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58 Moore Avenue


This was an extensive proposal for a two storey side and rear extension, with dormer windows to front and rear and a porch to the principal elevation. Not only that, but the development had already been completed prior to the application being submitted to the council.

It is our experience that in such cases an appeal is warranted to protect the client from potential enforcement action that could be taken by the council.

Our Solution

Bradford Council refused permission for a two storey rear/side extension claiming the side extension would result in a terracing effect and the staggered alignment to the front relates unsatisfactorily to the host dwelling.

The starting point was to show that the side extension did not in fact create this terracing effect. In this case, with the extension already constructed, it made for a less complex argument. By introducing photogrpahic evidence to support this argument we were able to provide the Planning Inspector with sufficient justification to discount this reason for refusal:

I have considered the Council’s concerns regarding terracing, however there is no evidence before me that the neighbouring property is likely to similarly extend, or that the cumulative effect of such developments would necessarily be harmful to the character and appearance of the area. In any event, I must determine the appeal on the evidence before me."

In the second reason for refusal, Bradford Council put forward the argument that the staggered nature of the side extension related 'unsatisfactorily' with the host dwelling and surrounding area. As can be seen on the side elevation drawing below, the extension is set back at first floor level by 1.0m.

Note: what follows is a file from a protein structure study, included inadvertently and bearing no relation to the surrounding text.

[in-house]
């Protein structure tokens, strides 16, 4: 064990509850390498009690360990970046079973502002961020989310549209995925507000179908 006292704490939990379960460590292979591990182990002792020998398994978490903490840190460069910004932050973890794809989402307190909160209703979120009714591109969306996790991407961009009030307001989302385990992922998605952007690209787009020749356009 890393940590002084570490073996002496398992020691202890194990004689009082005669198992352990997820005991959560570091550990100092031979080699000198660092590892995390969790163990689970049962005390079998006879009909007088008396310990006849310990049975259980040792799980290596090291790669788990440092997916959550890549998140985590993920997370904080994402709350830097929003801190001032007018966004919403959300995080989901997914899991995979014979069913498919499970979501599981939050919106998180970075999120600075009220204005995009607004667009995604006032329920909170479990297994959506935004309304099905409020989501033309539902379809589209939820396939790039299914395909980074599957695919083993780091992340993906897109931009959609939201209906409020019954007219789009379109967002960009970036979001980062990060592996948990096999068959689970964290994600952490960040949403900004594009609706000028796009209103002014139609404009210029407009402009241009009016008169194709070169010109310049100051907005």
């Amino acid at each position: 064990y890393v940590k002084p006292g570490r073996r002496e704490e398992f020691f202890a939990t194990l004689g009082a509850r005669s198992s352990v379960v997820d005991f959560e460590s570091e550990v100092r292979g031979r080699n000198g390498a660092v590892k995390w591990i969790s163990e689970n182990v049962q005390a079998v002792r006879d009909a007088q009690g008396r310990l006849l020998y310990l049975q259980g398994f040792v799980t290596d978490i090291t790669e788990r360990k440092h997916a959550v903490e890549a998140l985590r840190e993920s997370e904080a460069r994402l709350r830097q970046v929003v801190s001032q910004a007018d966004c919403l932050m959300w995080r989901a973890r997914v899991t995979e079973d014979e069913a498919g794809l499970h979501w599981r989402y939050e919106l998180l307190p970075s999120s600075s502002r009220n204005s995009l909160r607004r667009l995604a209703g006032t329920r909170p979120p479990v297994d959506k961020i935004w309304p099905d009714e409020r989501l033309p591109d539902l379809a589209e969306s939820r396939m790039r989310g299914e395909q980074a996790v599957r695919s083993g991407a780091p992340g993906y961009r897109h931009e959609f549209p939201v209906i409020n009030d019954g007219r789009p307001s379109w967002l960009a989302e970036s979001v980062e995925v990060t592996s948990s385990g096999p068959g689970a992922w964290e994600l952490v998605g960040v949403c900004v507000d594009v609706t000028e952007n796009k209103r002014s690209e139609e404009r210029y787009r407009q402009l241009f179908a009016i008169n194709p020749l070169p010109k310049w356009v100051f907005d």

This is a surprising reason for refusal given we see that Councils have a tendency to refuse side extensions if there is no set back from the principal elevation. Whilst the set back here is at first floor level only it is generally accepted that this would be sufficient to satisfy requirement that the side extension appear subservient to the host dwelling.

Using the knowledge we gained from the Site Inspection, we were able to demonstrate that there are a number of properties within the vicinity of the Appeal Site that had a similar design. In addition to the other arguments we put forward resulted in the Inspector finding in our clients favour.

"I have considered the design principal on page 20 of the SPD regarding staggered front elevations. However, this relates to buildings with flat front walls, whereas the appeal property has a varied frontage created by a two storey bay window, and a porch. While the front elevation of the extension would have a staggered appearance, it would be behind the main front elevation of the house and would not appear prominent or incongruous."

"Overall, I find that the extension would appear unobtrusive within the context of the site. It would not have a detrimental impact on the street scene, and consequently the character and appearance of the area would not be harmed. I consider the proposed materials to be acceptable, and a planning condition would ensure the bricks used would match the existing, and that the roof materials are similar to the existing roof."

Having been faced with the very real prospect of having to remove the extension, the approval gained via the Appeal route resulted in a very happy client. Having seen how the Inspector viewed the arguments we raised in this case, we have been able to apply a similar strategy to other appeals we have submitted since then, most notably at 60 Moorside Road.